Jonathan Strange & Mr Norrell  – ★★★★★
Neil Gaiman called Jonathan Strange & Mr Norrell “the finest English novel of the fantastic written in the last seventy years”, and I will agree with him. It is a very long book, but it is totally absorbing from the very first page. The novel begins in autumn 1806 with Mr Segundus, a theoretical magician, wanting to know why there was no more magic done in England. He is a new addition to the society of magicians in York, England. Practical magic has declined in England and there are apparently no practising magicians left in the country. The profession of a practising magician has fallen in reputation, and Mr Segundus comes to inquire of another magician who lives in Yorkshire why this is the case. He finds, however, that not only the reclusive Mr Norrell has an established library filled with rare books on the practice of magic, he also claims to be a practising magician himself! Mr Norrell soon desires to establish himself as the only practising magician in the country. The episodic-in-nature plot is delightful to read, and, in style, it reminds of Dickens’s Bleak House . Delving into the British folklore, Clarke opens up a fascinating magical world, which you will not want to leave, and takes her task quite seriously. Inside the book, one will find a gripping adventure-mystery, great characterisation, unforgettable atmosphere, humorous sequences, and the masterful use of the language. The book’s story, format, style and language all give the impression as though the book was written back when it was set – in the 19th century. In sum, Jonathan Strange & Mr Norrell is quite brilliant in every respect, and I cannot recommend the novel highly enough. As I would like to discuss the book here in some depth, the following review will contain spoilers. Continue reading “Review: Jonathan Strange & Mr Norrell by Susanna Clarke”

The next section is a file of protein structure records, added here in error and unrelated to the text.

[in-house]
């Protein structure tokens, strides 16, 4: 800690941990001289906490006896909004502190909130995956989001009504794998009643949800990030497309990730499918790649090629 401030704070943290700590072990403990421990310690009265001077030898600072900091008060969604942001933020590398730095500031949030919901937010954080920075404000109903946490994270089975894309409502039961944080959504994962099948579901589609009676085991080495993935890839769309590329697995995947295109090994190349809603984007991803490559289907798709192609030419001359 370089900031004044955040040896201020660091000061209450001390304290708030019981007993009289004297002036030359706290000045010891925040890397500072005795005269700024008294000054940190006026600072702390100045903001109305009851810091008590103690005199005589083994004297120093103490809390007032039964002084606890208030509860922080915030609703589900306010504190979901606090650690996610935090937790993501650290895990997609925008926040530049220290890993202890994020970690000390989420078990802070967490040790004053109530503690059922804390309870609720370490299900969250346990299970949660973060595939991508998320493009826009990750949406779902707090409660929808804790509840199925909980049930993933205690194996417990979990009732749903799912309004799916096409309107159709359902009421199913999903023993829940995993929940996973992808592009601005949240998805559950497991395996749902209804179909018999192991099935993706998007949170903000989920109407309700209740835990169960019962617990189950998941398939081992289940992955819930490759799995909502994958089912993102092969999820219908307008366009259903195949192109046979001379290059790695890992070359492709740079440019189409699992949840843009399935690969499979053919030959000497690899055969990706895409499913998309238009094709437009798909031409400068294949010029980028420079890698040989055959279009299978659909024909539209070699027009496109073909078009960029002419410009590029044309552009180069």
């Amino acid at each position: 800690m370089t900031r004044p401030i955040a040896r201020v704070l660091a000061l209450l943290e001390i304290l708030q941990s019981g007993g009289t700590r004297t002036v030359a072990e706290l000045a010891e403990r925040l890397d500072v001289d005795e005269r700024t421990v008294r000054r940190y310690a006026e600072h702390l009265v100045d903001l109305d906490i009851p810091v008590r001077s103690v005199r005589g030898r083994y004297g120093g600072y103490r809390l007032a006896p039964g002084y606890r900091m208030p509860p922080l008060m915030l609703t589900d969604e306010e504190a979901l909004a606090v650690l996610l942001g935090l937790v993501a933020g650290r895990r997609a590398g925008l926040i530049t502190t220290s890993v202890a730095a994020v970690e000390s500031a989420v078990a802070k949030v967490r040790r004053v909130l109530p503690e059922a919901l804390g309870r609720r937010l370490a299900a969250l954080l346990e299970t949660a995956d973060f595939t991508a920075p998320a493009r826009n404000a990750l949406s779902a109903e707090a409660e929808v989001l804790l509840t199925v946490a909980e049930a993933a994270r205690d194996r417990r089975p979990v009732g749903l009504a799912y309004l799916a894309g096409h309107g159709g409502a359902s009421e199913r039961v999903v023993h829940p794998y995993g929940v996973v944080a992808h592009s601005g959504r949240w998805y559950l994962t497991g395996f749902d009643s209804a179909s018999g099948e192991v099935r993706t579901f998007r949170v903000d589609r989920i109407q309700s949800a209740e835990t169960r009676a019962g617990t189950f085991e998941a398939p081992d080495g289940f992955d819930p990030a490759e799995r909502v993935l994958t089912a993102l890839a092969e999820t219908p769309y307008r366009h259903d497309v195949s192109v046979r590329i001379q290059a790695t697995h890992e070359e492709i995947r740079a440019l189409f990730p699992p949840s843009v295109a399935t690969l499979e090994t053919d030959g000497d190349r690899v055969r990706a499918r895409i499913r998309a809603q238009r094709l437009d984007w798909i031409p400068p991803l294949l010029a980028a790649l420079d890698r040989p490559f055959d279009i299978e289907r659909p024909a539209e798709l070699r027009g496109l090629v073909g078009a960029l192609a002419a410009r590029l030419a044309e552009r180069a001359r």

The Miniaturist  – ★★